The public is not receiving the critical facts in multiple-fatality bus crashes that continue to exhibit obvious deficiencies in roadways and bus crashworthiness. This is clearly exemplified in the latest crash at Utah’s Bryce Canyon on Friday morning, September 20, 2019.

The photo, shown below, provides the clear fact that the bus rolled and slid on its side along the flat road surface and the only obstruction it encountered was the roadside guard rail. But look at the massive extent of intrusion of the bus roof into its occupant compartment. That is simply and clearly not acceptable.

A simple rollover on a level surface should not result in the massive intrusion of the bus roof into its occupant space.

When a vehicle rolls over on a level surface the rate of deceleration it experiences is about half a “g”. This rate is lower than what would be experienced if a driver applied maximum braking and slid to a stop. Would you expect multiple fatalities to persons sitting in a vehicle during maximum braking? Clearly not. So why should we expect multiple fatalities in this bus crash which likely sustained a deceleration lower than from maximum braking? Clearly and obviously the key issue is the collapse of the bus roof into the occupant compartment. A collapse that occurred during a simple rollover which should have resulted in minimal force to the bus structure. How much more obvious need the problem be before someone reports and accepts this fact?

While some injuries may have occurred due to occupant ejection, how can be blame that ejection for the multiple deaths when we see the obvious roof collapse of the bus?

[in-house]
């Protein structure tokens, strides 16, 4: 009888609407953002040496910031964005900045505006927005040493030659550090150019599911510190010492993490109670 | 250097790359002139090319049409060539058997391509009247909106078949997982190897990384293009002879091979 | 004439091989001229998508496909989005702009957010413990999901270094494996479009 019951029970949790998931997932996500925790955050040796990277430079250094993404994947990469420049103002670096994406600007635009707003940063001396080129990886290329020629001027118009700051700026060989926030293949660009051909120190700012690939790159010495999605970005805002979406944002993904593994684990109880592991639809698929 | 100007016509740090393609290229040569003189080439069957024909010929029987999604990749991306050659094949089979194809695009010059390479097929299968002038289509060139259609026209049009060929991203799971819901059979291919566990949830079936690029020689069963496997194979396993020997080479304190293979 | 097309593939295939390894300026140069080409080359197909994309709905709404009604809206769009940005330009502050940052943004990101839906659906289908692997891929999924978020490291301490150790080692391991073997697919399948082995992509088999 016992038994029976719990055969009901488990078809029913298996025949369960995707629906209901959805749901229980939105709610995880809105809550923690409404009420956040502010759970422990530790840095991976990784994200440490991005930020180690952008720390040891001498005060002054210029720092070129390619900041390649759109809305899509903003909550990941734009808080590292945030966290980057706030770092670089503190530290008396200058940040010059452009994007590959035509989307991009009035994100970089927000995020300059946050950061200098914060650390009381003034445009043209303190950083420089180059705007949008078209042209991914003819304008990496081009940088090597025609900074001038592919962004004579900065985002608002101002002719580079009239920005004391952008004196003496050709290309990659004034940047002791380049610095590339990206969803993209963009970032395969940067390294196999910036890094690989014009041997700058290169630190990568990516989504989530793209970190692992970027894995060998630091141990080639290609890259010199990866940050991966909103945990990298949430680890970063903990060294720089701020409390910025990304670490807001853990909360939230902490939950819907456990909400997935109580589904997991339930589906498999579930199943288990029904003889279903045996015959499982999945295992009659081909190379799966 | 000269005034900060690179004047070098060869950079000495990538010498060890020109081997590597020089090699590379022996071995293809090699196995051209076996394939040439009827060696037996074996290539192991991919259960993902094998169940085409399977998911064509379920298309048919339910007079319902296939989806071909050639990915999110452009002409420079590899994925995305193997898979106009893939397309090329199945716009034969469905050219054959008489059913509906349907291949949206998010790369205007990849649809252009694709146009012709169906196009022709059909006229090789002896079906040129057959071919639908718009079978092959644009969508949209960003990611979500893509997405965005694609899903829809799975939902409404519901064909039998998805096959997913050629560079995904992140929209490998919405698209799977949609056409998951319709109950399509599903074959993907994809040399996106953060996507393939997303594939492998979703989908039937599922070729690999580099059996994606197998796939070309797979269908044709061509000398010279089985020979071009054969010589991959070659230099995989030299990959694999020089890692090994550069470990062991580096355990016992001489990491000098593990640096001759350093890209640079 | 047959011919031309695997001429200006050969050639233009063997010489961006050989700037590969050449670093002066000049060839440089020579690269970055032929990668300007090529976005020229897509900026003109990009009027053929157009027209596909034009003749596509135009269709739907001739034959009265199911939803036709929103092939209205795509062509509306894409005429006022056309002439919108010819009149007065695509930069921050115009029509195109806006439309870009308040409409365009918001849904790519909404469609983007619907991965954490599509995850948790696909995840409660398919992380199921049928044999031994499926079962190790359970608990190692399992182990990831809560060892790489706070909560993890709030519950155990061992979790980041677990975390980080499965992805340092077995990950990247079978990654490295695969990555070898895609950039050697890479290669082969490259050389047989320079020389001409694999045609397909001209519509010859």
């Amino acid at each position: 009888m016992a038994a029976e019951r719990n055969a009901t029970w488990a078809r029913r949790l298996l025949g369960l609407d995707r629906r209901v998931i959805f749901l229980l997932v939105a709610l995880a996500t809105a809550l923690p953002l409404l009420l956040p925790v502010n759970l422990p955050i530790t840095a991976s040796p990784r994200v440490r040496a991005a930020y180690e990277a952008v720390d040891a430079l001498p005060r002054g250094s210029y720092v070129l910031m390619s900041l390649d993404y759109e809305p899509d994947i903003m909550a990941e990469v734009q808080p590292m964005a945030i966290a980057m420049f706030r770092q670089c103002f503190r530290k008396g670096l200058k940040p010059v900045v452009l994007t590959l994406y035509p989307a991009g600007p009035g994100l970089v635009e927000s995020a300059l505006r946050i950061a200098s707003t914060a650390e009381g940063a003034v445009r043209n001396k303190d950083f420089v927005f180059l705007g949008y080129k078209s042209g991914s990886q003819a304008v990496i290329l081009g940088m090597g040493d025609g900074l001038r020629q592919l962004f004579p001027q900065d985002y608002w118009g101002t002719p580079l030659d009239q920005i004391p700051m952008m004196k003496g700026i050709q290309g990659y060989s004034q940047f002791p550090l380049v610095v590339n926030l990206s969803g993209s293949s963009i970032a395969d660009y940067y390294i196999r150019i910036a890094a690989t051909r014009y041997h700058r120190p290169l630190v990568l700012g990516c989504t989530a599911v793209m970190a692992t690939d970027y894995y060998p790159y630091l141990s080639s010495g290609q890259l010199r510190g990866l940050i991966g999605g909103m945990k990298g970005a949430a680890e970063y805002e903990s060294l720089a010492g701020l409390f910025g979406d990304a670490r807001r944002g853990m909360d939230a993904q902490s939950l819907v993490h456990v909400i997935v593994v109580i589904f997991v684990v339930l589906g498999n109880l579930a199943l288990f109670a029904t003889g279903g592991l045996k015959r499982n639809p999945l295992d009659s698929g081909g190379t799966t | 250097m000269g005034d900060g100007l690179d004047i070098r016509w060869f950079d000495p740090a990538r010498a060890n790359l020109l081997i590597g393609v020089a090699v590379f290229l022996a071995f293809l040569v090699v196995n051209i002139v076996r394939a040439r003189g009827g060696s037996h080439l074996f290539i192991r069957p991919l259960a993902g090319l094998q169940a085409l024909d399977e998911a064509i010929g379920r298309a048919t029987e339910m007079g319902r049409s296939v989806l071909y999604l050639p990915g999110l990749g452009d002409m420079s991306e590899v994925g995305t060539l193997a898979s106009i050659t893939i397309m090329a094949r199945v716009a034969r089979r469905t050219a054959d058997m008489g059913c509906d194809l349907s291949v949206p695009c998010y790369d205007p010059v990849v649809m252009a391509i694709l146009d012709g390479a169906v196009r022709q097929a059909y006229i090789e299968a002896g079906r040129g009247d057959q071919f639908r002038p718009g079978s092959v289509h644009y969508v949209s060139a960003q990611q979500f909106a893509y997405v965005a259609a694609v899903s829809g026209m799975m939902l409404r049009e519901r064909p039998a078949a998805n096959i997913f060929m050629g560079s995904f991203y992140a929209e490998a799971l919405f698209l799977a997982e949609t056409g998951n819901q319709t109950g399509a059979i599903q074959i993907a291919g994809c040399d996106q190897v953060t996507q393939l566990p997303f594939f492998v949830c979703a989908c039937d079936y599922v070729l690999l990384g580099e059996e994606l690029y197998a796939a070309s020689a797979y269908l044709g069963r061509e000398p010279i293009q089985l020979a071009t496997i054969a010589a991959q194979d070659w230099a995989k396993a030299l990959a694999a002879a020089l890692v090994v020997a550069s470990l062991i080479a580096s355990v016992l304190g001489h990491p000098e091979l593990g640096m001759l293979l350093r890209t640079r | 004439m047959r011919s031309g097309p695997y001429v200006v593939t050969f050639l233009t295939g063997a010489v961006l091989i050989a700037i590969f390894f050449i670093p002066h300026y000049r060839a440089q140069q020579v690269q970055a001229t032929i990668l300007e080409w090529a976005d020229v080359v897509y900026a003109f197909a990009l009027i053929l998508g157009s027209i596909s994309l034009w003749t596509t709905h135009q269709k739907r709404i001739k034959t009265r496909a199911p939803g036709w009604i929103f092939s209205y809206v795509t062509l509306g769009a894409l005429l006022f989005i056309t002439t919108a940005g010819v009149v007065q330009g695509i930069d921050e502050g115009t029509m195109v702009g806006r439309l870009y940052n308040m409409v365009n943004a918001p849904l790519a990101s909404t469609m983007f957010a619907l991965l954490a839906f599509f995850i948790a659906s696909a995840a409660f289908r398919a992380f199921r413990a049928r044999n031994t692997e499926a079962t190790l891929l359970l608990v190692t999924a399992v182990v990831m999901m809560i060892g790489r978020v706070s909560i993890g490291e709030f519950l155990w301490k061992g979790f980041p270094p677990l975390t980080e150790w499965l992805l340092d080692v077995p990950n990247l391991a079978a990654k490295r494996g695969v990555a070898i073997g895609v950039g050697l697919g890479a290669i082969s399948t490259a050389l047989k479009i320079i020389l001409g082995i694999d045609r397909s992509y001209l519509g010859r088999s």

As is typical, the details of how the fatalities occurred remain hidden. So it is possible that some occupants of the bus my have been ejected. That is a crucial shortcoming of bus passenger transportation in that seat-belt use for adults is critical to their survival. Although restraint use for children is just as vital, unsupervised children placed in “adult” seat-belts run the additional danger of sustaining abdominal injuries and thus this needs additional discussion.

But regardless of the restraint or seat-belt issue, how can we deem it acceptable that persons who might be properly restrained in their seats, are exposed to the completely unacceptable crush of the roof into where they are seated? This is not a monstrously, massive deceleration into a rock wall. It is a rollover that occurs over many seconds, during which the bus should be slowly reducing its speed and causing minimal forces on the properly restrained occupants inside. This result is simply appalling in the needless death that has been inflicted on innocent road users.